Three SPS web parts are included in the Connector. They are:

  1. MCMS Page Listing Web Part: It displays a list of MCMS pages in a particular channel. This Web Part has three views, including a summary view, a list view, and a detailed list view. You can also create up to three customizable views.

  2. MCMS Pages Waiting for Approval Web Part: It displays a list of all submitted pages that are waiting for your approval.
  3. MCMS Pages in Production Web Part: It displays a list of all MCMS web pages that you authored and that are unpublished.

Sample templates with navigation controls and CSS style sheets are also provided that has the same look and feel of a SPS site. The idea is when you are managing content in a SPS site, you will be able to author MCMS content in an environment that looks identical to your SPS site, thus creating the impression that you are still in the SPS site.

Pros:

  • Seamless user experience for SPS content contributors.
  • Ability to create custom views for Page Listing Web Part.

Cons:

  • No sample provided on how to create custom MCMS Web Parts.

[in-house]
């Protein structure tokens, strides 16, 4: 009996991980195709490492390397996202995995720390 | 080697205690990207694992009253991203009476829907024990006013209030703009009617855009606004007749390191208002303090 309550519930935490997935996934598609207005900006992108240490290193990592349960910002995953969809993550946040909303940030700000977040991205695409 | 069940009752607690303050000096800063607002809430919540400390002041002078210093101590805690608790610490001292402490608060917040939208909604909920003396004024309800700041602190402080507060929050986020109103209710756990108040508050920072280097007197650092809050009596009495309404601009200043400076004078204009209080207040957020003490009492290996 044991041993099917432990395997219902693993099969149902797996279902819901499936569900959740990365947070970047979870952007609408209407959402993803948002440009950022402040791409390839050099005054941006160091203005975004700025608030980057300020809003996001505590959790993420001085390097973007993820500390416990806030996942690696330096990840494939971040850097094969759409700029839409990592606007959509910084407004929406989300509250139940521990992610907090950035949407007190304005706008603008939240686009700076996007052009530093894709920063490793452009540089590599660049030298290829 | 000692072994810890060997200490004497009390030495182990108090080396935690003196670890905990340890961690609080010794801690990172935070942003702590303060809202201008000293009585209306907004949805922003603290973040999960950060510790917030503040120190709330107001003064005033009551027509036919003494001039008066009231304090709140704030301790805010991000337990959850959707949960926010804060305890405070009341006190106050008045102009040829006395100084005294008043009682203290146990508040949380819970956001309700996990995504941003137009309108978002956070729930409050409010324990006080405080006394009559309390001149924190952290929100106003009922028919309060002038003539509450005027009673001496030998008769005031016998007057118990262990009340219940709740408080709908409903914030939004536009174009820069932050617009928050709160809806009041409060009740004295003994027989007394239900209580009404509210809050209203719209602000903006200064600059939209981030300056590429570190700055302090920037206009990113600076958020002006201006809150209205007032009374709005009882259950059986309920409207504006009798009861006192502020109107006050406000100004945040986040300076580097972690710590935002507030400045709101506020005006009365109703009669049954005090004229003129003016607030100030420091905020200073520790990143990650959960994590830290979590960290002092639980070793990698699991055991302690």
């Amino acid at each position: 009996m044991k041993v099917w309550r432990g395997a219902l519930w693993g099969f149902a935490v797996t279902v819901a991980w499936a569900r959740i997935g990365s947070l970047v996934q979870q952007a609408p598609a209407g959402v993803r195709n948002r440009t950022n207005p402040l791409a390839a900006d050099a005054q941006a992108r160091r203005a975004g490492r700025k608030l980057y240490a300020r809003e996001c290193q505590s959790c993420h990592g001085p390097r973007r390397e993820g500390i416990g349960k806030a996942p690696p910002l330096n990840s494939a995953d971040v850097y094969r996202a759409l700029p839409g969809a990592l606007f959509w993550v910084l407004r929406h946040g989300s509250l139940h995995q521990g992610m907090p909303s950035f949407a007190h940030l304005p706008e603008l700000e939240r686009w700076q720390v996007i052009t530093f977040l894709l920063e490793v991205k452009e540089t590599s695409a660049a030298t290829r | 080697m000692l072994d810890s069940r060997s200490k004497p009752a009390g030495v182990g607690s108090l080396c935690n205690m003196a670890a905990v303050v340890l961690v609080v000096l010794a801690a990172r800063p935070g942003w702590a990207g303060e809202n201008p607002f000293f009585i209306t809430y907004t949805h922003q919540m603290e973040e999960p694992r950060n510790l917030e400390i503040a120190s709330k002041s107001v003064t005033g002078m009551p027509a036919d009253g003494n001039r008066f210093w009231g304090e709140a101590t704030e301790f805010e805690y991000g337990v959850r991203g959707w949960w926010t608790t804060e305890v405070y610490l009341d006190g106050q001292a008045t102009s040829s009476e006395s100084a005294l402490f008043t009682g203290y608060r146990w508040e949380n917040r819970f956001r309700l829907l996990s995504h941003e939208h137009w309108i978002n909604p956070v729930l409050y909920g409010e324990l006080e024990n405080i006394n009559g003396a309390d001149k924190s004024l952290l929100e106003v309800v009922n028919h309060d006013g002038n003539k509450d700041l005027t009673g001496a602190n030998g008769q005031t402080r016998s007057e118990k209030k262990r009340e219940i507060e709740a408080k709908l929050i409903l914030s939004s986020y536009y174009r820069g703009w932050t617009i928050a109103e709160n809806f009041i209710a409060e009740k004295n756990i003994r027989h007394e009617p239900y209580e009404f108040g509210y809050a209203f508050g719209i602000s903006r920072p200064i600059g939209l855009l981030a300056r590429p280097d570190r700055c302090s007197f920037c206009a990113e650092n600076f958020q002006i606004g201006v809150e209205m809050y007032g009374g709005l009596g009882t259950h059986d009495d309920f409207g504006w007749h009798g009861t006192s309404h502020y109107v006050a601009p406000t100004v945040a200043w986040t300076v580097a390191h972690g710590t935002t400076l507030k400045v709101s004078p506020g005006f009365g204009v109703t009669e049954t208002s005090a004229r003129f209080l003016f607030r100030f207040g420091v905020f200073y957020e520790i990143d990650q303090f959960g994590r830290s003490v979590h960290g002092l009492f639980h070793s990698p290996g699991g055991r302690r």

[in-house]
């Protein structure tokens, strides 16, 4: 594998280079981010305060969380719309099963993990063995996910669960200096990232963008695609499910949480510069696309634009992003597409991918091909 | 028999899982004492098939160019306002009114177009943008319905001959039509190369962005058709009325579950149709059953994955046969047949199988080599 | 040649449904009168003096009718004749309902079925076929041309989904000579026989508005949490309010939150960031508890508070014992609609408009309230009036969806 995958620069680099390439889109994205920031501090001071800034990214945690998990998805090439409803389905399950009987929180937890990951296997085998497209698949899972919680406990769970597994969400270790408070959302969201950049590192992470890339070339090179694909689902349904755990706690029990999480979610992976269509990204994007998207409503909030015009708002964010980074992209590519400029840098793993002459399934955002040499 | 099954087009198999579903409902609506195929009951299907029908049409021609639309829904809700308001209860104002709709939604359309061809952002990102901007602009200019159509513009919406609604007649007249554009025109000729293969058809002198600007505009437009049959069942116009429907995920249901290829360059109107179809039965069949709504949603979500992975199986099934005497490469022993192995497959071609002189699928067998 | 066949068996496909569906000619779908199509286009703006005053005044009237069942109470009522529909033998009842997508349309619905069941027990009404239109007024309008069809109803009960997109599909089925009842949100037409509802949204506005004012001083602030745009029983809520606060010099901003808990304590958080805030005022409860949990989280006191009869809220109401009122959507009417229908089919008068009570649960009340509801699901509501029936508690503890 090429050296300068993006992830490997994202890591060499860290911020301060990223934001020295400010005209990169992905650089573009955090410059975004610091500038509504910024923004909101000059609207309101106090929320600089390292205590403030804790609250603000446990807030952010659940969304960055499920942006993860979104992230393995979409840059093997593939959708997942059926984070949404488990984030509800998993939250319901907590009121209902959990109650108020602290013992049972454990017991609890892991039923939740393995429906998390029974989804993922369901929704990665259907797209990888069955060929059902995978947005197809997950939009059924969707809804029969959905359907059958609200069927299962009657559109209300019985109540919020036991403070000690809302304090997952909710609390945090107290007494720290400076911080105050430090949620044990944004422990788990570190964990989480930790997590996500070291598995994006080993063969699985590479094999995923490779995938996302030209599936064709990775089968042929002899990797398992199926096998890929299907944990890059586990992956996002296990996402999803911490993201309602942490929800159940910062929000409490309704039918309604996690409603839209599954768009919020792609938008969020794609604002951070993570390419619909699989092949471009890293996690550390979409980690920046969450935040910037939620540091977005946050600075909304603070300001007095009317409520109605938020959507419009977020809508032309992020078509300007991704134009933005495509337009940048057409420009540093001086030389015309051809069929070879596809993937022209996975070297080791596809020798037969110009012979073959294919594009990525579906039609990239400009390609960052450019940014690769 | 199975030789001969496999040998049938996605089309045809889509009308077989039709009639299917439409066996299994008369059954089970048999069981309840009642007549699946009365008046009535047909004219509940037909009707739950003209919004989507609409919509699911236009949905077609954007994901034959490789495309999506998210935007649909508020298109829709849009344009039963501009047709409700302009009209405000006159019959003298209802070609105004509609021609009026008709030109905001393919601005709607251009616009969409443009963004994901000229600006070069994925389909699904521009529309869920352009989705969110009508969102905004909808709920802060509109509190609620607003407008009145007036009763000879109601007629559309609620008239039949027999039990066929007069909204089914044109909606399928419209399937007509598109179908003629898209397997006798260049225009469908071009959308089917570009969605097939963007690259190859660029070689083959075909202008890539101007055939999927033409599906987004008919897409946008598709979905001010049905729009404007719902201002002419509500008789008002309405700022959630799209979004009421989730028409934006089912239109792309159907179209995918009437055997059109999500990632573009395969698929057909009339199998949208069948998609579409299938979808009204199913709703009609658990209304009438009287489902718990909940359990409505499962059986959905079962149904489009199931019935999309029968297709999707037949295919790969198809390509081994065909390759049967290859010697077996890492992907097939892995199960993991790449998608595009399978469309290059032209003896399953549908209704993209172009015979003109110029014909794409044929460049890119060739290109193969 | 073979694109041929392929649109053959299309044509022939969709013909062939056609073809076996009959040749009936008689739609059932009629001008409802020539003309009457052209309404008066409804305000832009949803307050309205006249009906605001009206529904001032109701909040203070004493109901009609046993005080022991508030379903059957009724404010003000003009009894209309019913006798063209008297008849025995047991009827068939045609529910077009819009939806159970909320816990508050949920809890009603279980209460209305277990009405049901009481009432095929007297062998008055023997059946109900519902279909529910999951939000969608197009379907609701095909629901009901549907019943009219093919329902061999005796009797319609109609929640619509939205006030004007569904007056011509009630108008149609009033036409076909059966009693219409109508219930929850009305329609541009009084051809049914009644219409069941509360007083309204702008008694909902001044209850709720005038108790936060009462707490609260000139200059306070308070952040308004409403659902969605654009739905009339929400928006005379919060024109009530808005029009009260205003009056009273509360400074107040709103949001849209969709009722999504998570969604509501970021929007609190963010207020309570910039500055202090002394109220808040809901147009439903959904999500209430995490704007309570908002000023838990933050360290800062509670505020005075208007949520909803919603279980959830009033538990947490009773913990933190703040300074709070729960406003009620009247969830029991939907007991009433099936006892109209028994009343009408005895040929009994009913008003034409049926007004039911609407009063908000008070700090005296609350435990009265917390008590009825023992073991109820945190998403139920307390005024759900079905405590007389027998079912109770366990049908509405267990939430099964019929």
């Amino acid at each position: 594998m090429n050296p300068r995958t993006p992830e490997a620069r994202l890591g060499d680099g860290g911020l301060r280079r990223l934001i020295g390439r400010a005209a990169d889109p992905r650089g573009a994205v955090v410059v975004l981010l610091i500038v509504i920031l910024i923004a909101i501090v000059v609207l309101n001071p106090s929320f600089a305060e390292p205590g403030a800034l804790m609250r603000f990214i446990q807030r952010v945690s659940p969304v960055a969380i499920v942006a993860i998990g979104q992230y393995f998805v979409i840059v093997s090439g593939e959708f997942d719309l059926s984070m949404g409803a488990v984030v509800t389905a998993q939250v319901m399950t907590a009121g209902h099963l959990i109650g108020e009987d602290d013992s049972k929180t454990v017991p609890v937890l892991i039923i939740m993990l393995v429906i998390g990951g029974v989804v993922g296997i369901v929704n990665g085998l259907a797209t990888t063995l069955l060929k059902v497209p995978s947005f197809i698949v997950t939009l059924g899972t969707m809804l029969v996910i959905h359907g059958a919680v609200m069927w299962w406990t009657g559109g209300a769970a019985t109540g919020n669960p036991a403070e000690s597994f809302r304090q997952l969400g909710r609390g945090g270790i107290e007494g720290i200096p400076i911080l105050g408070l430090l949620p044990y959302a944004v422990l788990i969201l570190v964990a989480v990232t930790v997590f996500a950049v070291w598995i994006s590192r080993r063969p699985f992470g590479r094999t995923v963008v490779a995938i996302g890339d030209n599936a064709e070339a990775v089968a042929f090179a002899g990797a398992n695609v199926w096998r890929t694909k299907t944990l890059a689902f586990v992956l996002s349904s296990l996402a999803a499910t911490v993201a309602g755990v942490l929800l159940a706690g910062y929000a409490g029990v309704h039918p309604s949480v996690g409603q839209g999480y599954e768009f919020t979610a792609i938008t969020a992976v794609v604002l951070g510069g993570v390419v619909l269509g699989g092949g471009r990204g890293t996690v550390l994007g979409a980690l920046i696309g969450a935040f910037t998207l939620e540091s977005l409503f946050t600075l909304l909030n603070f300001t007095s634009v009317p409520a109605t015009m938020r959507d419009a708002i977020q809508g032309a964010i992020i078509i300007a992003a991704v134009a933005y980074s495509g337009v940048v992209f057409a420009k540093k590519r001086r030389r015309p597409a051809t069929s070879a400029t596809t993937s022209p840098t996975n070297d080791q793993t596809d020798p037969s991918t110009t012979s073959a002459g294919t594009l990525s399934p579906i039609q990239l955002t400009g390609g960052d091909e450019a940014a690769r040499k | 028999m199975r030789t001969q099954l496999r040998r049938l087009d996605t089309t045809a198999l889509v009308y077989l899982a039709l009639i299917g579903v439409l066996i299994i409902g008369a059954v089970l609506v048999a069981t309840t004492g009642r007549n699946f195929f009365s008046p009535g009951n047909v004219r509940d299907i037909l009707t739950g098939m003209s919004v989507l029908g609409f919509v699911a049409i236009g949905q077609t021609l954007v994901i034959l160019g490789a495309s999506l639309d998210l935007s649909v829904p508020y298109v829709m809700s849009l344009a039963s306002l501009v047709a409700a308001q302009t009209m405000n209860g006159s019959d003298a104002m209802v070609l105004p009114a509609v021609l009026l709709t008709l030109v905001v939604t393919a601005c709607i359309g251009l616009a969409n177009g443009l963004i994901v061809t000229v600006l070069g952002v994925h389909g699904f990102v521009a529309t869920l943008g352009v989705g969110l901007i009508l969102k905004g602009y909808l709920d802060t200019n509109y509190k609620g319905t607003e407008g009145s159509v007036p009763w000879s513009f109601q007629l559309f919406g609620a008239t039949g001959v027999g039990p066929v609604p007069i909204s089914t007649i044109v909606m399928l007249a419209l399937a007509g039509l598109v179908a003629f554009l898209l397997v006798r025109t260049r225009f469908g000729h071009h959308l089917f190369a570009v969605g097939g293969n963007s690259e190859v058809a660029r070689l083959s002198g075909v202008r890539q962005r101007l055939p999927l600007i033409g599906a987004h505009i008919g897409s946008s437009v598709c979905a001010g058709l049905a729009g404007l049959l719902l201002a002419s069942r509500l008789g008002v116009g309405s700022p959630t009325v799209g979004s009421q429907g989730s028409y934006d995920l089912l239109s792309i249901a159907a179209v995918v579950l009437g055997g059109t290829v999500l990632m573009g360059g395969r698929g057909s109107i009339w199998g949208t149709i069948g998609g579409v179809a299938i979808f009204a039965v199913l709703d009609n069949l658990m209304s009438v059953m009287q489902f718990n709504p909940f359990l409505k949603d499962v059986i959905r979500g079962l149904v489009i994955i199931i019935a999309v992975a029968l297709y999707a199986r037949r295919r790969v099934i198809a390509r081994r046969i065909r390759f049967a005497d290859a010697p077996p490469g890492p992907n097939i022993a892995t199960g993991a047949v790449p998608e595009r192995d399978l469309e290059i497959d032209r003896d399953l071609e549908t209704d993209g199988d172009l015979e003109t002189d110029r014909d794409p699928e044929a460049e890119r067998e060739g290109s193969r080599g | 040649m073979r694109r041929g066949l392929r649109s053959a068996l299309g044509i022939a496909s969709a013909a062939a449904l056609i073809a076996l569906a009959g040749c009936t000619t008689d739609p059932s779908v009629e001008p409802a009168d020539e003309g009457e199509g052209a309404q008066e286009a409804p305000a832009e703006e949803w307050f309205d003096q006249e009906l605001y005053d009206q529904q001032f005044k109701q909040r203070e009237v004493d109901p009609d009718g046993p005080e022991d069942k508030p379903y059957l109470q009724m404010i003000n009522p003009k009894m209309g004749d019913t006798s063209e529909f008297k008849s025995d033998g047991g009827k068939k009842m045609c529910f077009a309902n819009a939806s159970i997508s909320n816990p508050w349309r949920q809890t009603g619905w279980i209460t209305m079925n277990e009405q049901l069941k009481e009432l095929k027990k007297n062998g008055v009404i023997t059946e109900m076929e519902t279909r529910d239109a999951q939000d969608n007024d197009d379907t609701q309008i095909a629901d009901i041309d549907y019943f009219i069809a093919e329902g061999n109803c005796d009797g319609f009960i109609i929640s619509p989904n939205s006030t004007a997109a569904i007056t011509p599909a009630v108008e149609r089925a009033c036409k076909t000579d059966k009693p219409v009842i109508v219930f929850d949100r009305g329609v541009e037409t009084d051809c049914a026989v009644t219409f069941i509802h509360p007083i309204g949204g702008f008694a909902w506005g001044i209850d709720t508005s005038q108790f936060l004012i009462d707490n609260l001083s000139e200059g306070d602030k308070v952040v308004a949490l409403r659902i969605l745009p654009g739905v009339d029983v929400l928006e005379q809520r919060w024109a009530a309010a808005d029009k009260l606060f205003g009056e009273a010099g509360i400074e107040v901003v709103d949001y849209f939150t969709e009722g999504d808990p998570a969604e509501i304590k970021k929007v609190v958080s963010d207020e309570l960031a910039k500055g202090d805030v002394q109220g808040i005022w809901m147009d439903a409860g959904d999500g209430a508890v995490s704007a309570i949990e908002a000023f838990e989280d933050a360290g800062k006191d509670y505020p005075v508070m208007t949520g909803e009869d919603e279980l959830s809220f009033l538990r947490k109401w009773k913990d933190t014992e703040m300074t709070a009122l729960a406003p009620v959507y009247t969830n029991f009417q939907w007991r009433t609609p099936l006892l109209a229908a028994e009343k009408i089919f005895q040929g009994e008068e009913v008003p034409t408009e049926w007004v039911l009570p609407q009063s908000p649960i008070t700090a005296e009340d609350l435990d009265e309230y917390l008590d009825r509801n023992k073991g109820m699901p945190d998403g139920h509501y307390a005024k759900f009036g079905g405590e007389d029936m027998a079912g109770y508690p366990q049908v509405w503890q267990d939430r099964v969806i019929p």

SPS Search with MCMS

There are primarily three controls provided to enable SPS search on a MCMS site:

  1. SearchInputControl: It renders an input textbox to accept a search term. Optional properties search are shown when the control is set to Advanced mode.

  2. SearchResultControl: It submits the search term to the SPS search engine and renders the search results.

  3. SearchMetaTagGenerator: It generates meta tags for a MCMS page.

Pros:

  • Easy to use.
  • Allows MCMS Page Properties (through SearchMetaTagGenerator), SPS Document Properties or any other custom properties (through custom scripting and command line utility SearchPropertiesSetup) to be indexed and included in the search.

Cons:

  • The UI of the search results needs improvement. Total number of matches is not shown. And who would have thought, not me anyway, that the right arrow pointing to the "Showing Items …" is a next page link.